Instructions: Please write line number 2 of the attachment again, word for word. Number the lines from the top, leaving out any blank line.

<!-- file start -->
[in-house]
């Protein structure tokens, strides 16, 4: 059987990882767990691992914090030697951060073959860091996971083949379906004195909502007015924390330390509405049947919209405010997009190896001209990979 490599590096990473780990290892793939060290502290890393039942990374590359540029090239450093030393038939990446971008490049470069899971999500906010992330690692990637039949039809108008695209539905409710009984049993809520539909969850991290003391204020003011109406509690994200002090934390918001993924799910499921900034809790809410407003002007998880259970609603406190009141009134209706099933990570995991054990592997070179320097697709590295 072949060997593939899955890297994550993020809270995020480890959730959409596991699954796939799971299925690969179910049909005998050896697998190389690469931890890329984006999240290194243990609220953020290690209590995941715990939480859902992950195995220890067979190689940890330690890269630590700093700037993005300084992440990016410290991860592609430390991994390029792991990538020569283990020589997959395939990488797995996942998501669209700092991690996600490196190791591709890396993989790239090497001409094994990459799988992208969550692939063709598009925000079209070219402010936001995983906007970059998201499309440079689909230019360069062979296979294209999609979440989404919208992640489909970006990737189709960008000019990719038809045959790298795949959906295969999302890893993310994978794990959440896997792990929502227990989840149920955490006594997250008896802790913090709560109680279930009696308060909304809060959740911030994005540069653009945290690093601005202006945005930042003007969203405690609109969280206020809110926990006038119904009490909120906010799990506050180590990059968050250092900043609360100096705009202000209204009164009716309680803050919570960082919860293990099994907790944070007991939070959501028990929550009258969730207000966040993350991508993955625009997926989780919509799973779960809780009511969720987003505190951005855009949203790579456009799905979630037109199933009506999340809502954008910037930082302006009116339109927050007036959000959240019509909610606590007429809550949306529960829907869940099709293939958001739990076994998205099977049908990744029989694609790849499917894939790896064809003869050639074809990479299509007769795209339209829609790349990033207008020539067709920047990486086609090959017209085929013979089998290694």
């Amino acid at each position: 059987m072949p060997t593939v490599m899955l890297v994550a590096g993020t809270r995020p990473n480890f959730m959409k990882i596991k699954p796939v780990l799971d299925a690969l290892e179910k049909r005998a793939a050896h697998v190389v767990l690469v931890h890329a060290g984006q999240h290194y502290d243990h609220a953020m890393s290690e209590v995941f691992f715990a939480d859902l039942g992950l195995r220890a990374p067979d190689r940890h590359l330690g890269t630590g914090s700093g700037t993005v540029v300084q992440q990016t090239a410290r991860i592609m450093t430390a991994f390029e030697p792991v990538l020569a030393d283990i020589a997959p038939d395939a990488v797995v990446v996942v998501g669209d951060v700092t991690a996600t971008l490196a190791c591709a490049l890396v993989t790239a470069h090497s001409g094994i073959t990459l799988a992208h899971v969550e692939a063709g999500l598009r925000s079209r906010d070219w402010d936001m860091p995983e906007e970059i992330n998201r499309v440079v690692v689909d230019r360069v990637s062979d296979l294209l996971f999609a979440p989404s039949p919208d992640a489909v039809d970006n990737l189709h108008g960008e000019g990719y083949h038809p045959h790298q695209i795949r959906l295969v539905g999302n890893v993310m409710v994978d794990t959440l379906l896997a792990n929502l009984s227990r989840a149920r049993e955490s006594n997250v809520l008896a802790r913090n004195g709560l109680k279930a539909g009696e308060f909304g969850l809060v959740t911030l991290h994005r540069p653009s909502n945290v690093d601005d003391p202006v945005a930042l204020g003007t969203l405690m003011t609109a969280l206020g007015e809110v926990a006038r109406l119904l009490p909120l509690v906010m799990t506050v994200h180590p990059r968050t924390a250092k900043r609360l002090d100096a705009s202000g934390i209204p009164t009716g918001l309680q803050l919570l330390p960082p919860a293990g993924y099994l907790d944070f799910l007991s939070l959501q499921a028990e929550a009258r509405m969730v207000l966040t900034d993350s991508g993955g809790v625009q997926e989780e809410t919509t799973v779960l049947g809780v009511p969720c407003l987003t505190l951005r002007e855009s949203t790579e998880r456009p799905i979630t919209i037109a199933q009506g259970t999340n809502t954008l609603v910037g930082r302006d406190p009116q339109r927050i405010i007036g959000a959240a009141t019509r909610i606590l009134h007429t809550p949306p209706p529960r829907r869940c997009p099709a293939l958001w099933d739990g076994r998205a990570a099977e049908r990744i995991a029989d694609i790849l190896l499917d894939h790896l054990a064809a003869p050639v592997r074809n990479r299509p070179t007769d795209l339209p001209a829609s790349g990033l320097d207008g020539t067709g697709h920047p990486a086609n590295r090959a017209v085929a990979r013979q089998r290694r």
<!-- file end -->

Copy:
């Protein structure tokens, strides 16, 4: 059987990882767990691992914090030697951060073959860091996971083949379906004195909502007015924390330390509405049947919209405010997009190896001209990979 490599590096990473780990290892793939060290502290890393039942990374590359540029090239450093030393038939990446971008490049470069899971999500906010992330690692990637039949039809108008695209539905409710009984049993809520539909969850991290003391204020003011109406509690994200002090934390918001993924799910499921900034809790809410407003002007998880259970609603406190009141009134209706099933990570995991054990592997070179320097697709590295 072949060997593939899955890297994550993020809270995020480890959730959409596991699954796939799971299925690969179910049909005998050896697998190389690469931890890329984006999240290194243990609220953020290690209590995941715990939480859902992950195995220890067979190689940890330690890269630590700093700037993005300084992440990016410290991860592609430390991994390029792991990538020569283990020589997959395939990488797995996942998501669209700092991690996600490196190791591709890396993989790239090497001409094994990459799988992208969550692939063709598009925000079209070219402010936001995983906007970059998201499309440079689909230019360069062979296979294209999609979440989404919208992640489909970006990737189709960008000019990719038809045959790298795949959906295969999302890893993310994978794990959440896997792990929502227990989840149920955490006594997250008896802790913090709560109680279930009696308060909304809060959740911030994005540069653009945290690093601005202006945005930042003007969203405690609109969280206020809110926990006038119904009490909120906010799990506050180590990059968050250092900043609360100096705009202000209204009164009716309680803050919570960082919860293990099994907790944070007991939070959501028990929550009258969730207000966040993350991508993955625009997926989780919509799973779960809780009511969720987003505190951005855009949203790579456009799905979630037109199933009506999340809502954008910037930082302006009116339109927050007036959000959240019509909610606590007429809550949306529960829907869940099709293939958001739990076994998205099977049908990744029989694609790849499917894939790896064809003869050639074809990479299509007769795209339209829609790349990033207008020539067709920047990486086609090959017209085929013979089998290694």